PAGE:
Inspect the Roof

Make sure you get a reliable company to inspect your roof. Most housing inspectors are not roofing experts. I had an inspector tell me the roof was ok, but I didn’t think it was. I got a roofer come out and found rotted plywood under two layers of shingles. Depending on the location and age of the house it could be a lot worse than it looks. There is no substitute for an expert walking the roof for inspection.

Beware of Do-It-Yourself Seller Projects

A lot of country properties have home-owner DIY projects done to them; so you need to have experts look at the different things.

If you are looking at a house that is older, anticipate the wiring may need updating. Get an electrician to inspect the wiring and look at what needs to be replaced, does it need new outlets or to update a fuse to a circuit breaker box to safely carry the additional load of newer appliances. Have the electrician check the wiring to barn or other outbuildings. Old wiring systems may need to be rewired to meet county code. If the work is required to meet county code, the seller usually has to pay for the update; but it is negotiable.

Inspect the Plumbing and Pipes

If your prospective home has a crawl space look at the pipes and vapor barriers to see if they need fixing. If your location gets cold snowy winters, you really need to have the pipes wrapped before you move in and maybe a new vapor barrier. The vapor barrier is important because the wetness from under the house will seep up into the under floor and even the sub-floor and rot it out.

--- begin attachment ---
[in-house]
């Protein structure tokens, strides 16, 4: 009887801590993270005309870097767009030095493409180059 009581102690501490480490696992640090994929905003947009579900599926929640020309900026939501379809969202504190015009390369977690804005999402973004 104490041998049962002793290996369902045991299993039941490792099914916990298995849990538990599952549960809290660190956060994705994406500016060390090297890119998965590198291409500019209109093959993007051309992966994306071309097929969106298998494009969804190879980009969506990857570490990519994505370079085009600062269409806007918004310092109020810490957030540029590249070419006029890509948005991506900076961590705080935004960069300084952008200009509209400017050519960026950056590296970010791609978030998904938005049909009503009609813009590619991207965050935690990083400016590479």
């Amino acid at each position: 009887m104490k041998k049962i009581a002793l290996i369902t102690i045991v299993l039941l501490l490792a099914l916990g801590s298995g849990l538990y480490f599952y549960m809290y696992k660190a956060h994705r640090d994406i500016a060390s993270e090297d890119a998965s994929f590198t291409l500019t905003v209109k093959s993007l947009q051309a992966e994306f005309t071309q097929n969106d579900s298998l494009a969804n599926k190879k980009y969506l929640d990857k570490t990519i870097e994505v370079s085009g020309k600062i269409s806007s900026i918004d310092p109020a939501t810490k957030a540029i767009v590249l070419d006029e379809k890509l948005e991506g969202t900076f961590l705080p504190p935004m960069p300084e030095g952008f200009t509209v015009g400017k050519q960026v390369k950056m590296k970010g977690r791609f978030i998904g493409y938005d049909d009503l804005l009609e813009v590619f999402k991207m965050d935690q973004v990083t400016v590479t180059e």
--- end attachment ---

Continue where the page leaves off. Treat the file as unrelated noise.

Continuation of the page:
Water is a Necessity

Most country homesteads use well water, not city water, but it depends on where that city/county line is. You should find out how old the well pump is and how deep the well was drilled. Some counties require paperwork when a well is drilled and installed; some don’t. Checking the records in the county courthouse may give the date the well was drilled or motor last replaced, which is a big help to you. Unfortunately, the well expert cannot tell from the surface if something is wrong. The well is either pumping or it isn’t.

Changing out the well pump is time-consuming and if the service man is going to pull hundreds of feet of pipes to get to the motor, then you might as well have the entire system replaced. If the property does not have electric power to test the well, just assume it is not working. If there are neighbors nearby then ask them about their water quality. In some states, groundwater is contaminated with arsenic and you have to drill hundreds of feet below the groundwater to bypass the contamination.

Drilling a new well can cost between $3,000 to $15,000 or higher depending on your location and geology of the ground. It’s important to be informed before you buy. Never buy a property that has no access to water; your life depends on that water.

(To be concluded tomorrow, in Part 2.)